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This article is written by a student writer from the Her Campus at U Mass Amherst chapter.

Over the last two weeks, my life was unexpectedly blessed with two baby mini-Nubian goats. Their dad was neutered, or so we thought. Some months ago, he figured out a way to escape the pasture regularly. As instinctual male goats do, he went to town, so to speak. This seemed harmless because his parts were purportedly banded off. Somehow, a third part survived, and this biological anomaly resulted in an abundance of goat kids (possibly more on the way) a season later. 

My family has owned a farm my whole life, and taking care of baby goats in my house is not my first rodeo. However, navigating raising goats in my kitchen while also attending college remotely during a pandemic has been a bit challenging. I am doubling being a goat mom as well as a student with a job, extracurriculars, and internships. While currently writing this article, one of my babies is curled up in a blanket on my lap. The freezing temperatures are not survivable, and we’ve lost a few goat kids from the cold winter already. So, I get to play goat mom and keep them warm!

Baby goat in a blanket on Zoom
Original photo by Talazen Smith

A big indoor playpen occupies my kitchen with all of their goat needs, and I get to attend my Zoom classes with them 5ft away. Their names are Milo and Maisie. Milo (pictured below) is a spaz who loves to jump around my house and cuddle. Maisie (pictured above) is younger and smaller than Milo, she sleeps a lot, and has just started to gain her balance. They both refuse to be left alone and love to sleep in their blanket. I’ve finally started to find a good rhythm with them, and their daily routine is as follows:

  • Morning bottle feeding, play time, bath time, and cleaning their pen. 
  • Afternoon bottle feeding, nap time, play time, and cuddles (cleaning their pen throughout the day).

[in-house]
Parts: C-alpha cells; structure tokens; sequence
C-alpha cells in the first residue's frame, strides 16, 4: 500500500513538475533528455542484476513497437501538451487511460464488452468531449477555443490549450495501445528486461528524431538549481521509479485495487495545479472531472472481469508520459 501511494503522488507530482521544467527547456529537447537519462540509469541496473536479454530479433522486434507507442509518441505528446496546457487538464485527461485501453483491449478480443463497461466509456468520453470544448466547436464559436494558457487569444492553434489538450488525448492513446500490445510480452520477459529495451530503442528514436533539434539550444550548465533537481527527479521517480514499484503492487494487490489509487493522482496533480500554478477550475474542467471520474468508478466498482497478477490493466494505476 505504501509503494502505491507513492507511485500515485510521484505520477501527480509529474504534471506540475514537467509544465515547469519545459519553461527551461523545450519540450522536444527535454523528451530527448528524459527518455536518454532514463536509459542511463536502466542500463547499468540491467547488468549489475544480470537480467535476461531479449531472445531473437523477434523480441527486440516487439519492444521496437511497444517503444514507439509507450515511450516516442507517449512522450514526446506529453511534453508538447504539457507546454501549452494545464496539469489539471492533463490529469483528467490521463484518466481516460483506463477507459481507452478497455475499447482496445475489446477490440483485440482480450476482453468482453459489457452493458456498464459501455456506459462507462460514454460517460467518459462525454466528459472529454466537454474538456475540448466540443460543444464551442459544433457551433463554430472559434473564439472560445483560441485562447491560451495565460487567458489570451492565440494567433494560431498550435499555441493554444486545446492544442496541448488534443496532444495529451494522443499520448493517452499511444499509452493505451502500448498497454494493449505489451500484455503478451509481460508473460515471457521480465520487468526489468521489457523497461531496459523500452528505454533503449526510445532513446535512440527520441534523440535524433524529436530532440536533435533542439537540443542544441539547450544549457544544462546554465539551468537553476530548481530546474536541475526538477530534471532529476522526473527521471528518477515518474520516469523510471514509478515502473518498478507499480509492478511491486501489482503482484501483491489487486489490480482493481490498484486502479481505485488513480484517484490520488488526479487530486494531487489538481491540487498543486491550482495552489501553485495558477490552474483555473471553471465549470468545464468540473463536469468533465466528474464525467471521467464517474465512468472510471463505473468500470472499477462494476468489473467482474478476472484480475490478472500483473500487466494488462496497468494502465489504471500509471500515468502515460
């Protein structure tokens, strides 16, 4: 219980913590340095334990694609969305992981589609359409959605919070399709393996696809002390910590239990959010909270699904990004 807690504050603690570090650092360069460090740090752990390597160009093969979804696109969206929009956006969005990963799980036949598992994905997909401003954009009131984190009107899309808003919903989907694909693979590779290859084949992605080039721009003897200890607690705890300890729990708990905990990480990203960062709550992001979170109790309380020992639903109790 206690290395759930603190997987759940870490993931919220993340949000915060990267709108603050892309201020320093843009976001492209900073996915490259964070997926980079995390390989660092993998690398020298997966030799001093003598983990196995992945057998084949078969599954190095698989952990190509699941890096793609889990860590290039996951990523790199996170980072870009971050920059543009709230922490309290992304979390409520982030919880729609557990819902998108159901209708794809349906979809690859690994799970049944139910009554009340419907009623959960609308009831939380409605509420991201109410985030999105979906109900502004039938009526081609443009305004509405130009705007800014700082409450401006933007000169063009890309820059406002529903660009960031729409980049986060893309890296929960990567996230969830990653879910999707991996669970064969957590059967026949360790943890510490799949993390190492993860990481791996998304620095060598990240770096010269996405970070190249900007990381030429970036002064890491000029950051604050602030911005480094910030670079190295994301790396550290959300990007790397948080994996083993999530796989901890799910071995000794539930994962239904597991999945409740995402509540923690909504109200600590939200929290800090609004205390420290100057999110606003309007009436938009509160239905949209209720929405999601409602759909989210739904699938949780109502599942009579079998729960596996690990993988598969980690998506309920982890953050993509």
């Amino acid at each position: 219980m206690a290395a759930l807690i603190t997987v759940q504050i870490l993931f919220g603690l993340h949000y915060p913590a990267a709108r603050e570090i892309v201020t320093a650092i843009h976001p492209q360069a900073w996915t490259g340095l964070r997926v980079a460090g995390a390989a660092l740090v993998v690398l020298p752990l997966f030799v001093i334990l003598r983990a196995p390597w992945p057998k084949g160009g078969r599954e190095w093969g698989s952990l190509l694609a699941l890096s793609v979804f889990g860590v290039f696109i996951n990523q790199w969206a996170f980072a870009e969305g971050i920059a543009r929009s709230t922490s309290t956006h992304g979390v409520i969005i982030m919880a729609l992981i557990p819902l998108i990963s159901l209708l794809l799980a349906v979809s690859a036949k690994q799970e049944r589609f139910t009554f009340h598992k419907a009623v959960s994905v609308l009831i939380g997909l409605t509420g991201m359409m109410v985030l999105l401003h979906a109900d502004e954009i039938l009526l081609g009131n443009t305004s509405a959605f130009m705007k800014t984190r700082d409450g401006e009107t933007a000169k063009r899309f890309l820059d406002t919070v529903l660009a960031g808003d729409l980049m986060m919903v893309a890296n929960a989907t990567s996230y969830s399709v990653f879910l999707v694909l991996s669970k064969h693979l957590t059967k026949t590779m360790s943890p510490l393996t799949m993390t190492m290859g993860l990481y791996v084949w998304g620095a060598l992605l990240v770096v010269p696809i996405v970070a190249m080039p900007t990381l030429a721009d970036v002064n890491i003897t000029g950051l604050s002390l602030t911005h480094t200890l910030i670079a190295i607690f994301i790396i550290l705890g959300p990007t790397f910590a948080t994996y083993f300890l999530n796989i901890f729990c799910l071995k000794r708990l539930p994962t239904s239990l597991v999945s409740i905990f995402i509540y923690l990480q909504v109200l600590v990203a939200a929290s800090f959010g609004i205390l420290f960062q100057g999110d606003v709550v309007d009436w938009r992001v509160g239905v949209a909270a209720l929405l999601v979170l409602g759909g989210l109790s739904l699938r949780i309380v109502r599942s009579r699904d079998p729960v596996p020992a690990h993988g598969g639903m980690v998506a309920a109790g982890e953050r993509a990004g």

• Evening bottle feeding, more play time, cuddles, then bed time. 

Their schedule intertwines with mine, and occasionally, it can get stressful. But they bring such a light into my life that the stress is very worthwhile. There have been many times during class where I have to bottle feed them, supervise them while they hop around, and hold them close so they feel safe. Luckily, my professors have not minded the interruptions and understand my responsibility as a working goat mom. My babies attend class with me, study with me, and keep me sane while completing my college education at home. 

Baby goat in a basket
Original photo by Talazen Smith

They are a huge commitment and part of my day, but not the kind you get to put on a resume. Sometimes the responsibility isn’t so pretty, like when I am covered shoulder-to-toe in poop, constantly cleaning up after them, or have to step away from class to tend to their needs. Although, I would not trade them for the world. Getting to love them and help them grow is a blessing. I am so grateful to have this unique experience because they are such a gift and bring so much happiness.   

Talazen Smith

U Mass Amherst '23

Talazen is a Spring 2021 Her Campus member for UMass Amherst. She is a Junior majoring in Legal Studies and minoring in Sociology. She is also a Content Editor for the UMass chapter, a writing tutor in the UMass Writing Center, and a member of Alpha Chi Omega.
Contributors from the University of Massachusetts Amherst